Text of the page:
Each and every year, the U.S. government’s National Science Foundation writes over 10,000 grants to scientists and professors around the country. All in all, that’s over $3b a year given to our country’s best and brightest. At some point, someone asked: “What would happen if we plucked out a few of the most commercially viable projects, brought their scientists and professors out to California… and taught them to be entrepreneurs?”
And thus, Innovation Corps was born.
Back in July of last year, Stanford lecturer Steve Blank received a phone call from someone who was, as best as he could tell, an army recruiter.
“Our country needs you,” they said.
That was great and all — but Steve had already served his time, repairing fighter planes during the Vietnam War. He’d since founded an impressive portfolio of companies (focusing on everything from semiconductors to supercomputers), written two books, and retired. The days for him to be serving in the military were over.
“No, no,” said the caller. “We’ve been reading your blog about your startup class at Stanford.”
You see, Steve had essentially invented the Scientific Method for startups with his Lean Launchpad class: get the facets of your business in front of your customers quickly, treat all of your assumptions as hypotheses that require validation, and be ready to adapt at every step of the way. You can read more about Lean LaunchPad at Steve’s blog.
The voice on the other end was that of Errol Arkillic, program manager at NSF. The NSF wanted to pull the best scientists in the country out of the comfort of their labs, give them $50,000, all the mentorship they could need (from folks like Blank, True Venture‘s John Burke, Mohr Davidow‘s John Feiber, and former Pixar CTO Oren Jacob), and see if they could get a commercial venture to come out on the other side. They wanted an incubator.
This was no ordinary Silicon Valley incubator, mind you. There’d be no hoodies and flip-flops here, and no talk of integrating your social graph. One team worked on detecting explosives using a special material and a UV light. Another worked on a hand-held tool to measure the fluid pressure of your eye. This was hardcore… friggin’… science.
Turns out: the experiment worked. So well, in fact, that they’re prepping to do it all over again just six months later — but this time, they’re doing it big.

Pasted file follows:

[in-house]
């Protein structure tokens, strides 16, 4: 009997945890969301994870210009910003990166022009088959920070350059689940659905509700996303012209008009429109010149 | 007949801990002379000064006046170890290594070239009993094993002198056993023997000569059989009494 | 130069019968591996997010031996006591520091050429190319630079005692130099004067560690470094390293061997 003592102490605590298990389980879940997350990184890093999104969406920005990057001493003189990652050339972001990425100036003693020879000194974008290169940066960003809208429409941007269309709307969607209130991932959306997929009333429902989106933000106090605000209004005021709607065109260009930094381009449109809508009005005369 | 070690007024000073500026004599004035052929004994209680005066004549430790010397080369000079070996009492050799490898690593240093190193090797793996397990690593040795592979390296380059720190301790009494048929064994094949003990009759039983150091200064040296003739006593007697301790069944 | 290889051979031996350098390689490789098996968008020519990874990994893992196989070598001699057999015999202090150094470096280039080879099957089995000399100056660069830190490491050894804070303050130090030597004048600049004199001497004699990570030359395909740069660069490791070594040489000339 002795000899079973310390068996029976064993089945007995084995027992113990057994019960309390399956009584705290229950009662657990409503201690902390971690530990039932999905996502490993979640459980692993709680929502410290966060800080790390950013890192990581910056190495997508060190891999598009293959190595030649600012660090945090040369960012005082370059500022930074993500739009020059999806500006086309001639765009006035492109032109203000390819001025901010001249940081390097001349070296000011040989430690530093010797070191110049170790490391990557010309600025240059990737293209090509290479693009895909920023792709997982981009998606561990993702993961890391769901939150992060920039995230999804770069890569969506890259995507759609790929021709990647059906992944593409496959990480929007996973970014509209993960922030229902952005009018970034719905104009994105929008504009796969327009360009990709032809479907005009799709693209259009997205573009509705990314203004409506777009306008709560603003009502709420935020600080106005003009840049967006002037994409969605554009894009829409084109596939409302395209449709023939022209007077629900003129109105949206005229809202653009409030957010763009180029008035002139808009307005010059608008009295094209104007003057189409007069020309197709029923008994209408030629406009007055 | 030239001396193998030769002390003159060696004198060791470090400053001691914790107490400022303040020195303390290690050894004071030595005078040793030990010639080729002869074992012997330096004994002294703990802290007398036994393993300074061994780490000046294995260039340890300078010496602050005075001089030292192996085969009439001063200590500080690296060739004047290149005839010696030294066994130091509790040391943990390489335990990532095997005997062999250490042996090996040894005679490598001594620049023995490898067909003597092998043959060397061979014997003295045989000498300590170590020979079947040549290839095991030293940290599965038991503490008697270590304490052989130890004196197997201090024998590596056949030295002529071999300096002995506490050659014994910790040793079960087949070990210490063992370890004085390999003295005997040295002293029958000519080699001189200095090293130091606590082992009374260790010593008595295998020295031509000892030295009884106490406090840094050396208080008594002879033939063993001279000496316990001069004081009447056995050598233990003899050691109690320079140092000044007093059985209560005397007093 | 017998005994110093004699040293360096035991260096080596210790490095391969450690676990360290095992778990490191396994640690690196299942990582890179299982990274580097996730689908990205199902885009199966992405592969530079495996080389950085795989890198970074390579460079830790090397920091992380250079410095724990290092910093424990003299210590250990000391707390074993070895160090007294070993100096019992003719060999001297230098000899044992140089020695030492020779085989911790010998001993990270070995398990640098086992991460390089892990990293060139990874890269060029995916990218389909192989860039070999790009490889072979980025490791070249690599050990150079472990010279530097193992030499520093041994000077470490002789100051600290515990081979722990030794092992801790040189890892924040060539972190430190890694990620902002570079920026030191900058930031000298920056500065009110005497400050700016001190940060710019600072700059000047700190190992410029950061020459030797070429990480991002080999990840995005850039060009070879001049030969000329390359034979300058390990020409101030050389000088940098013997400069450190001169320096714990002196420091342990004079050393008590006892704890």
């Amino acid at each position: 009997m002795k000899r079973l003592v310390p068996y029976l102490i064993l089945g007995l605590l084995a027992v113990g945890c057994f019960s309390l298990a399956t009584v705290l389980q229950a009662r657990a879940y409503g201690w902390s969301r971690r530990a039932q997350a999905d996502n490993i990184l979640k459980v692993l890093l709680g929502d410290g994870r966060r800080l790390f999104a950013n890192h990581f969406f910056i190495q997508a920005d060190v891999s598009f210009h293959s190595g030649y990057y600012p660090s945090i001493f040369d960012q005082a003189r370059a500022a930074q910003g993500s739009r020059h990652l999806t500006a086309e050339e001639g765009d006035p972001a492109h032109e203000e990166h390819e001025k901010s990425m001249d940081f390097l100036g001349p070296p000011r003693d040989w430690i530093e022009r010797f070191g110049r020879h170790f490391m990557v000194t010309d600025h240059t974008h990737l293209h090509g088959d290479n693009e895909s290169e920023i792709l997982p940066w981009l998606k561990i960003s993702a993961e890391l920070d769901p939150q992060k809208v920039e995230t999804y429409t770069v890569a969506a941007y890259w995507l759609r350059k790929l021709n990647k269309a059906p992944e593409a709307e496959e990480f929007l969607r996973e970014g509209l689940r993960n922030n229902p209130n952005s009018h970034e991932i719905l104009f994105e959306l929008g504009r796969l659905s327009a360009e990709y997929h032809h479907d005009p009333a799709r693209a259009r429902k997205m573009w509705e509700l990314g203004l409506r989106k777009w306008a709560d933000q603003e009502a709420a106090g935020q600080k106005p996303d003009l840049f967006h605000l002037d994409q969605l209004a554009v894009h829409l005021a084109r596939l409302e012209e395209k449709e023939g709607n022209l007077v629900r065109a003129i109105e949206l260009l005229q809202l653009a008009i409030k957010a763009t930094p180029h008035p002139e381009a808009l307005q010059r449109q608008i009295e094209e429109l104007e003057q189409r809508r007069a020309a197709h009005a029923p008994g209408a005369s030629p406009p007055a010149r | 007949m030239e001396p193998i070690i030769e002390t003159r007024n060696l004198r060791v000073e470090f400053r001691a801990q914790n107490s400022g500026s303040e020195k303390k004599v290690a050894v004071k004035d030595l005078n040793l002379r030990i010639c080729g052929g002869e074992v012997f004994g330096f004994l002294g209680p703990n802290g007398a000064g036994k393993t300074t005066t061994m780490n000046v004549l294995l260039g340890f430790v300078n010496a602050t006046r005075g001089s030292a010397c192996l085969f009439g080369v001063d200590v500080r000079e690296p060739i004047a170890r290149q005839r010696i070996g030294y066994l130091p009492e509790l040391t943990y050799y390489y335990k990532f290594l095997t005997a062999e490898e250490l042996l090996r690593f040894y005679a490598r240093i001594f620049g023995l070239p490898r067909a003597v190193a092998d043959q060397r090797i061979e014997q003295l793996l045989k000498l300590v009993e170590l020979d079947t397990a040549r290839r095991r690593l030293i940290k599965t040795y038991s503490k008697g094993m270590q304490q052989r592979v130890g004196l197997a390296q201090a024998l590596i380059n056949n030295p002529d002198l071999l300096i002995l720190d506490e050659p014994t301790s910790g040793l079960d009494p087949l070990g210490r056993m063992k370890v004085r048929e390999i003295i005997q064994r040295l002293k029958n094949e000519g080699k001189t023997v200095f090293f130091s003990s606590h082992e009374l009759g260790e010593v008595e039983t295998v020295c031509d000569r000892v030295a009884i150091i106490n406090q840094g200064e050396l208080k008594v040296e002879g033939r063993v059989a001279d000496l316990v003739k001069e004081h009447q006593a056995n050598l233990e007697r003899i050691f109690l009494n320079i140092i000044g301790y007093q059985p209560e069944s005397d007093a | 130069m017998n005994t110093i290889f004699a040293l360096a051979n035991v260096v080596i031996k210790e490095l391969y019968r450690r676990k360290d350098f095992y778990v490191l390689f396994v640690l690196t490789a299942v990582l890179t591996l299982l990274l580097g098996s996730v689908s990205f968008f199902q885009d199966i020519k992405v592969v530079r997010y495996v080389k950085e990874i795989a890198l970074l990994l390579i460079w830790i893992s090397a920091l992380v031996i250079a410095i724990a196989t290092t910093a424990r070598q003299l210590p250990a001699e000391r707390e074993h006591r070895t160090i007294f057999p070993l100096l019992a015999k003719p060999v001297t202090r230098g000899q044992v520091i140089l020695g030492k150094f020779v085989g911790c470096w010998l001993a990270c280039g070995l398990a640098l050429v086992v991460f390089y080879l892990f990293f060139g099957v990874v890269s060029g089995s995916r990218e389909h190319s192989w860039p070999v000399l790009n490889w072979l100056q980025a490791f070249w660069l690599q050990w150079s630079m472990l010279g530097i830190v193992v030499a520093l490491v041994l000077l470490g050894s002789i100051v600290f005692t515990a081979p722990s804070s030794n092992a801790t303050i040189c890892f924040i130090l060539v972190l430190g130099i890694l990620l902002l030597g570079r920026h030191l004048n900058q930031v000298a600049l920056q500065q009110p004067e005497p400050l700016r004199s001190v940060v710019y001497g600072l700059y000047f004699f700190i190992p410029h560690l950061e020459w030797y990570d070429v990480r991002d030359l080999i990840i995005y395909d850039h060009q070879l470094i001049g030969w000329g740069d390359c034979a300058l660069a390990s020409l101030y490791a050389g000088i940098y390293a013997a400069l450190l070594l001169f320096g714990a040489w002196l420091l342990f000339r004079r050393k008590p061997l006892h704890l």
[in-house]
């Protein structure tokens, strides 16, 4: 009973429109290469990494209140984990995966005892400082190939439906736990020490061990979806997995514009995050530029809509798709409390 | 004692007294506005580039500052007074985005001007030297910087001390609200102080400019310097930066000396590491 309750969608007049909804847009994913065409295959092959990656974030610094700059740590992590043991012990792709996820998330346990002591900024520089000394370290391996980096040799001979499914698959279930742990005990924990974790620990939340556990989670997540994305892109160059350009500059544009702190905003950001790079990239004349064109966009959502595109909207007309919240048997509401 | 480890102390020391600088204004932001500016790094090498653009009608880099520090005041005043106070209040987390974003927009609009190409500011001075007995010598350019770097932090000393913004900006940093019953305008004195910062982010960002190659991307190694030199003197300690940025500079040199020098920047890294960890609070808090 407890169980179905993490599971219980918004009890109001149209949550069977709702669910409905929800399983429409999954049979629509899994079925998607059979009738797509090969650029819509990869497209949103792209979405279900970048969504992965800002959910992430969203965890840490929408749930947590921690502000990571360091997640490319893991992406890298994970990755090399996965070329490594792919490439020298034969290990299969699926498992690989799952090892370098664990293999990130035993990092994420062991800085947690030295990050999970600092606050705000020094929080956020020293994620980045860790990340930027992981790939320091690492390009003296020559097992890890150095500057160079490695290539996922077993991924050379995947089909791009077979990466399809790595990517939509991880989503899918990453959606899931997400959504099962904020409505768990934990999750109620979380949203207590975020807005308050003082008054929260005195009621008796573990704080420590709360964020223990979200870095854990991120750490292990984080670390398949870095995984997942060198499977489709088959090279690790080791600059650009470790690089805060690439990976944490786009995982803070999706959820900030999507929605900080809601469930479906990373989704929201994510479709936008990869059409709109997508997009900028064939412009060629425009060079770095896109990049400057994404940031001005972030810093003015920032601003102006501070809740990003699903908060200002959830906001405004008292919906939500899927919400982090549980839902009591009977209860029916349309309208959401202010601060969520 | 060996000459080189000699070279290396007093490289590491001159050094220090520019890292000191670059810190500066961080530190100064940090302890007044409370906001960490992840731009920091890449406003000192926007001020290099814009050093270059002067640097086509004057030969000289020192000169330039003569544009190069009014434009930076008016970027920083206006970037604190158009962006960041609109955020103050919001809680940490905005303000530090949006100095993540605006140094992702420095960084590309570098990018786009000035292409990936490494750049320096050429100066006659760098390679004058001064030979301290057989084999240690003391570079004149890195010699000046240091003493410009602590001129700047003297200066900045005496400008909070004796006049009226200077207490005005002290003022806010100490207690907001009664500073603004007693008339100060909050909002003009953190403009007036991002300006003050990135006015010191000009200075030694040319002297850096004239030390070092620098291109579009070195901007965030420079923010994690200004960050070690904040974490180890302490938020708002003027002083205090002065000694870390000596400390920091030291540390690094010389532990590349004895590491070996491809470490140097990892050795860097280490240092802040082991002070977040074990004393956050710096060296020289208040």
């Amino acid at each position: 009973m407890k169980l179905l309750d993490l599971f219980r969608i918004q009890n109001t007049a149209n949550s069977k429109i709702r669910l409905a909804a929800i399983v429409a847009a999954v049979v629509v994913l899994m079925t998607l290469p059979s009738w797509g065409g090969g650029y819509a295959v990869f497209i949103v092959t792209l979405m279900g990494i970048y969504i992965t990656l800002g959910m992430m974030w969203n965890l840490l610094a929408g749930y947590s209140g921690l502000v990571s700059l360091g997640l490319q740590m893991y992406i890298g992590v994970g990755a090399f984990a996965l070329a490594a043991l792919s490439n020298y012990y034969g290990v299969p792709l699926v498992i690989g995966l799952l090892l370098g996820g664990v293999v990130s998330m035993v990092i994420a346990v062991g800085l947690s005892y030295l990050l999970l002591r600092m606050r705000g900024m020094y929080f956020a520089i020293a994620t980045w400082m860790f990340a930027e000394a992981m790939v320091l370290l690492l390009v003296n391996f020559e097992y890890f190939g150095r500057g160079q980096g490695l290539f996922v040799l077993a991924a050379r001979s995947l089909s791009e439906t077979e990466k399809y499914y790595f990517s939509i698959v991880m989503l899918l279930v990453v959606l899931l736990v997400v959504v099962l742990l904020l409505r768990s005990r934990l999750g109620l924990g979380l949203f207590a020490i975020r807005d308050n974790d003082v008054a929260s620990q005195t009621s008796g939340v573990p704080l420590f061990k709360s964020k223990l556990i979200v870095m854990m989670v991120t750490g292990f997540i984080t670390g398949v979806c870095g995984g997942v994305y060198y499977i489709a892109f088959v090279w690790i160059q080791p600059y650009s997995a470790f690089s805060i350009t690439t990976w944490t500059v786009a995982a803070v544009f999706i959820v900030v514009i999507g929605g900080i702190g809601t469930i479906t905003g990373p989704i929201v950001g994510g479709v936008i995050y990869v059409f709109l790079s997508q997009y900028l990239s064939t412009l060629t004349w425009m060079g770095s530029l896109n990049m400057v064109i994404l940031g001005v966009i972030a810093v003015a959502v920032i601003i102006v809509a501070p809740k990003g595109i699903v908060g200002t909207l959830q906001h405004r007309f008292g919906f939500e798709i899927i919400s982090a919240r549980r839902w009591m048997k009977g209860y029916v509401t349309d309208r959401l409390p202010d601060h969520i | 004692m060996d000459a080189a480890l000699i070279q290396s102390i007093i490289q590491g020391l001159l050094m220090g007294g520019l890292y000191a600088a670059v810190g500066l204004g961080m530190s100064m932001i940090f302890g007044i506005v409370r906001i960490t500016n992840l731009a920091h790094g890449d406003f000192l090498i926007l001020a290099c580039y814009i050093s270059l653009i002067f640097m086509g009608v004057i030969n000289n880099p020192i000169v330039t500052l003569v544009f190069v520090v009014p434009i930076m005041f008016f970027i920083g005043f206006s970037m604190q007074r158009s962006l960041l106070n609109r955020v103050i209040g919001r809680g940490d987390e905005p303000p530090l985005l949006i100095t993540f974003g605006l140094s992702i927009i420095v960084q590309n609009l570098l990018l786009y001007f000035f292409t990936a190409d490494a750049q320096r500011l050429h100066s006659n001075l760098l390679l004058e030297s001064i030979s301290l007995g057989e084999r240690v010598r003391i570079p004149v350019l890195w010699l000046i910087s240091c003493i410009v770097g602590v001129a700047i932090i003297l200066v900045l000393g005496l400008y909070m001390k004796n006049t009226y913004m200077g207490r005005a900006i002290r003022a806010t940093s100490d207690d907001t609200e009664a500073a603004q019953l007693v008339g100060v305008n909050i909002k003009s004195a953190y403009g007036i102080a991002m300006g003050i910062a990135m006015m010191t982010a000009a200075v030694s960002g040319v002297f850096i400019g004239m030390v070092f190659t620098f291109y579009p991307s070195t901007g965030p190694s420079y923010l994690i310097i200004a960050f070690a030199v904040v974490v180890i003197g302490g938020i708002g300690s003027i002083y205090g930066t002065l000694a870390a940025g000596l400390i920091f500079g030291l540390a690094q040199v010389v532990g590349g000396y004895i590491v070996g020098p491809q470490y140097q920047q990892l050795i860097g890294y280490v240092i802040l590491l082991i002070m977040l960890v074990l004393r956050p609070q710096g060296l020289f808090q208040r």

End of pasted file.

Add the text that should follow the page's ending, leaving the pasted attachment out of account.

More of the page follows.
Just days ago, the Obama administration approved a $20 million budget for Innovation Corps. While that’s a drop in the bucket compared to the NSF’s overall annual cash pile of $7.3 billion, it’s considerably more than the $1 or $2 million that Blank says was “pieced together from other parts of the budget” for the first run.
It’s worth noting, however, that that $20 mil won’t be going into investing in or funding the companies — that’s not the goal. Neither the NSF nor the program’s mentors take any equity in these projects. While they give the teams $50,000 to cover living expenses and to compensate them for leaving anything they might have left behind, they’re not looking to compete with private capital. So much so, in fact, that most people in the project refuse to call it an “incubator”.
“They’ll never call it an incubator,” says Blank. “You don’t want the government funding these companies — you want them getting to the point where they’re being funded by VCs, or by real revenue from real profits. The idea isn’t that the government competes with private capital — it’s that the government is taking this research and getting it to the point where private capital will say ‘Crap, these are great ideas!'”
So what’s the $20 million going towards? Scaling up.
In 2011, they mentored 21 teams. 19 of them have gone on to continue their commercial efforts.
In 2012, they’re aiming for 200 teams.
In 2013, they’re hoping for 400.
“This is how we’re going to kick every other country’s ass in the world,” says Blank. “We’re going to institutionalize what we know how to do best. It’s Silicon Valley meets the best of science and engineering.”